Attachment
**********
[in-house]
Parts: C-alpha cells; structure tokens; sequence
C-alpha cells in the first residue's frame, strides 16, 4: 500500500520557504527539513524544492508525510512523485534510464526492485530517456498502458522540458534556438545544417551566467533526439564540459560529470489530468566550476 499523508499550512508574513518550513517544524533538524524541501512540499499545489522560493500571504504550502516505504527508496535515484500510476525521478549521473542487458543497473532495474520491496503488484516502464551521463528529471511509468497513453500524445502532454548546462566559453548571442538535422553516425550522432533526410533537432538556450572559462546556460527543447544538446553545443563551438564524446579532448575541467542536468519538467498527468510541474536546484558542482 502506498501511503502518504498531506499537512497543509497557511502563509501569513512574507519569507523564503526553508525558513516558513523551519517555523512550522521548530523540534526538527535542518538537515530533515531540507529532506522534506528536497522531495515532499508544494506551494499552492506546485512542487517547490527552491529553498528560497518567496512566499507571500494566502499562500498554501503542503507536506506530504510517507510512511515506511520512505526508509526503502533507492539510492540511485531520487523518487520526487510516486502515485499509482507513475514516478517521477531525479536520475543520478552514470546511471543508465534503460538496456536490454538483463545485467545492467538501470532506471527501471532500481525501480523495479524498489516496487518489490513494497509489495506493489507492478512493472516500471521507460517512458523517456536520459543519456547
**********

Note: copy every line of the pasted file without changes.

[in-house]
Parts: C-alpha cells; structure tokens; sequence
C-alpha cells in the first residue's frame, strides 16, 4: 500500500520557504527539513524544492508525510512523485534510464526492485530517456498502458522540458534556438545544417551566467533526439564540459560529470489530468566550476 499523508499550512508574513518550513517544524533538524524541501512540499499545489522560493500571504504550502516505504527508496535515484500510476525521478549521473542487458543497473532495474520491496503488484516502464551521463528529471511509468497513453500524445502532454548546462566559453548571442538535422553516425550522432533526410533537432538556450572559462546556460527543447544538446553545443563551438564524446579532448575541467542536468519538467498527468510541474536546484558542482 502506498501511503502518504498531506499537512497543509497557511502563509501569513512574507519569507523564503526553508525558513516558513523551519517555523512550522521548530523540534526538527535542518538537515530533515531540507529532506522534506528536497522531495515532499508544494506551494499552492506546485512542487517547490527552491529553498528560497518567496512566499507571500494566502499562500498554501503542503507536506506530504510517507510512511515506511520512505526508509526503502533507492539510492540511485531520487523518487520526487510516486502515485499509482507513475514516478517521477531525479536520475543520478552514470546511471543508465534503460538496456536490454538483463545485467545492467538501470532506471527501471532500481525501480523495479524498489516496487518489490513494497509489495506493489507492478512493472516500471521507460517512458523517456536520459543519456547